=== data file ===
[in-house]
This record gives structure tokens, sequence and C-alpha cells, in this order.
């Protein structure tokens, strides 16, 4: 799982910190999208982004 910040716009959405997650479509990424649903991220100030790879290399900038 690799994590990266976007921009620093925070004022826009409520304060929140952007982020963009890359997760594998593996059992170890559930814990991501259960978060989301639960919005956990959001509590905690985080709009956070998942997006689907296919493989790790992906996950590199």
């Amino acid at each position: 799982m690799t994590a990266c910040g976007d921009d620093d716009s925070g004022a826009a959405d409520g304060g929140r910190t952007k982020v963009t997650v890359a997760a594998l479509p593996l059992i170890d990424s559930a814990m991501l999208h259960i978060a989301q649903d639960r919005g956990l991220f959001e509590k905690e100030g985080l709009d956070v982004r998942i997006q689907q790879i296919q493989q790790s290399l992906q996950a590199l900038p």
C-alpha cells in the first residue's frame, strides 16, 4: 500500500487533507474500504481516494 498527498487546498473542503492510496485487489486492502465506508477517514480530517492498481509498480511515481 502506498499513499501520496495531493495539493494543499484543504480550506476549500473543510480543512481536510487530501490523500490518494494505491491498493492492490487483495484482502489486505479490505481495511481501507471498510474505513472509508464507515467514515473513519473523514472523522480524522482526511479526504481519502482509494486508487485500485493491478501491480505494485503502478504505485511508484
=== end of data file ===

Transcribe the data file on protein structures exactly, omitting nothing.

[in-house]
This record gives structure tokens, sequence and C-alpha cells, in this order.
């Protein structure tokens, strides 16, 4: 799982910190999208982004 910040716009959405997650479509990424649903991220100030790879290399900038 690799994590990266976007921009620093925070004022826009409520304060929140952007982020963009890359997760594998593996059992170890559930814990991501259960978060989301639960919005956990959001509590905690985080709009956070998942997006689907296919493989790790992906996950590199």
């Amino acid at each position: 799982m690799t994590a990266c910040g976007d921009d620093d716009s925070g004022a826009a959405d409520g304060g929140r910190t952007k982020v963009t997650v890359a997760a594998l479509p593996l059992i170890d990424s559930a814990m991501l999208h259960i978060a989301q649903d639960r919005g956990l991220f959001e509590k905690e100030g985080l709009d956070v982004r998942i997006q689907q790879i296919q493989q790790s290399l992906q996950a590199l900038p």
C-alpha cells in the first residue's frame, strides 16, 4: 500500500487533507474500504481516494 498527498487546498473542503492510496485487489486492502465506508477517514480530517492498481509498480511515481 502506498499513499501520496495531493495539493494543499484543504480550506476549500473543510480543512481536510487530501490523500490518494494505491491498493492492490487483495484482502489486505479490505481495511481501507471498510474505513472509508464507515467514515473513519473523514472523522480524522482526511479526504481519502482509494486508487485500485493491478501491480505494485503502478504505485511508484